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Title: Physiological time-series investigations of cardiovascular regulation in healthy young adults during physical exercise
Author: Short, Andrew Lewis
Awarding Body: Swansea University
Current Institution: Swansea University
Date of Award: 2009
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Physiological parameters may be recorded non-invasively to gain information on cardiovascular function which can then characterise populations with various pathologies. Physical exercise produces specific autonomic nervous system (ANS) changes. There has been no comprehensive profiling of cardiovascular function during exercise or simultaneous characterisation of the influence of exercise on cardiac ventricular function and electrical activity. This work aims to address that, using a combination of physiological parameters. Between-lead agreement for ambulatory electrocardiographic (EGG) depolarisation-repolarisation (QT) interval was quantified during rest and exercise. In contrast to cardiac interval (RR) data, between-lead bias and limits of agreement for QT interval data should be quantified when reporting results from an ambulatory EGG system and between-gender QT differences should also be accounted for. EGG electrode location appears to significantly affect QT-RR hysteresis, the shortening of the post-exercise QT interval relative to that at similar heart rates during exercise or pre-exercise rest, further emphasising the need for standardisation of EGG electrode placement. Sample entropy (SampEn) measures data complexity. Few studies have compared SampEn of RR data (SampEn-RR) during exercise, whilst none have examined SampEn for the corresponding QT interval (SampEn-QT). Fractal analysis assesses data correlation and scaling structures. Detrended fluctuation analysis (DFA) provides a scaling exponent (a) which describes these properties. This has not been quantified for RR interval data during post-exercise recovery and has not been reported for QT interval data. Differences in a magnitudes for RR and QT data suggest that these quantities have different fractal properties. Exercise perturbs the resting QT-RR relationship via hysteresis. The QT variability index (QTVI) quantifies the relative autonomic influence on the atrial and ventricular myocardium during rest and exercise. QTVI is a consistent measure of cardiac ventricular function and as such appears to be a more useful index than other parameters based on RR or QT interval alone.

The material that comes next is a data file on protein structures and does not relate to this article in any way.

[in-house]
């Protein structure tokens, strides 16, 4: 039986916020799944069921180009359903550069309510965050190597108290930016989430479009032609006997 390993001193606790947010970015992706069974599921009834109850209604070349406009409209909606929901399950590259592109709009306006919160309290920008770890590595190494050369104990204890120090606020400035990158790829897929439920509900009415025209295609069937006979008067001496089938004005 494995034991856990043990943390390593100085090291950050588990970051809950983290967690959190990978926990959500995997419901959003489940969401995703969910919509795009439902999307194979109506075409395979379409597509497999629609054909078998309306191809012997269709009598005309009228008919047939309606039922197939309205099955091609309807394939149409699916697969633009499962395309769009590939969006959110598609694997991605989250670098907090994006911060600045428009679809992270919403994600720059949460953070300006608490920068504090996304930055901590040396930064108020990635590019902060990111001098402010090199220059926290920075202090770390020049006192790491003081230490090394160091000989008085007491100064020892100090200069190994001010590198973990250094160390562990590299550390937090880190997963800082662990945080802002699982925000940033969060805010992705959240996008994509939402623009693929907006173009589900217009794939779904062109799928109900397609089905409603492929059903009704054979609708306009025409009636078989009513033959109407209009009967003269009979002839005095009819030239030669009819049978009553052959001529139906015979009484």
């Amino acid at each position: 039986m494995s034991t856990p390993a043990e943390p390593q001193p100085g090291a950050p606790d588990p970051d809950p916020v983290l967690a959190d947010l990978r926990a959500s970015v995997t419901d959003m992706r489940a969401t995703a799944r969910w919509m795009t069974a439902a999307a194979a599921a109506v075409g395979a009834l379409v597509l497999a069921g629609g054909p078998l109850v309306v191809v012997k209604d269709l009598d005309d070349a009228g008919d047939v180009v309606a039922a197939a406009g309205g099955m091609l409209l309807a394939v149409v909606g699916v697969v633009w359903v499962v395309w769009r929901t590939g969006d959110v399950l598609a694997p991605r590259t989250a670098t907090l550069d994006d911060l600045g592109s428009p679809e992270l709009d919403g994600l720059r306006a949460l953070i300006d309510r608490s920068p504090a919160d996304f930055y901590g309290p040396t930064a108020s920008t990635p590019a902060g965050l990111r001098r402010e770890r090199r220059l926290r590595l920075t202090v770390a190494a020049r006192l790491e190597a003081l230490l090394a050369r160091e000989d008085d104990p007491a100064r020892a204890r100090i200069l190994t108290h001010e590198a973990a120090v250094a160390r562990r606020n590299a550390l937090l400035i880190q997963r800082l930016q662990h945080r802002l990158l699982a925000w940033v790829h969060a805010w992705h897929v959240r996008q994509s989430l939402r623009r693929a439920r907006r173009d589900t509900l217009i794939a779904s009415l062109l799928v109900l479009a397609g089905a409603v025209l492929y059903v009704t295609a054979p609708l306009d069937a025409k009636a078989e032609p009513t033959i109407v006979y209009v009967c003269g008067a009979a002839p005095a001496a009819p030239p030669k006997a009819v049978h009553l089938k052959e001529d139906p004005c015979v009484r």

Supervisor: Not available Sponsor: Not available
Qualification Name: Thesis (Ph.D.) Qualification Level: Doctoral
EThOS ID:  DOI: Not available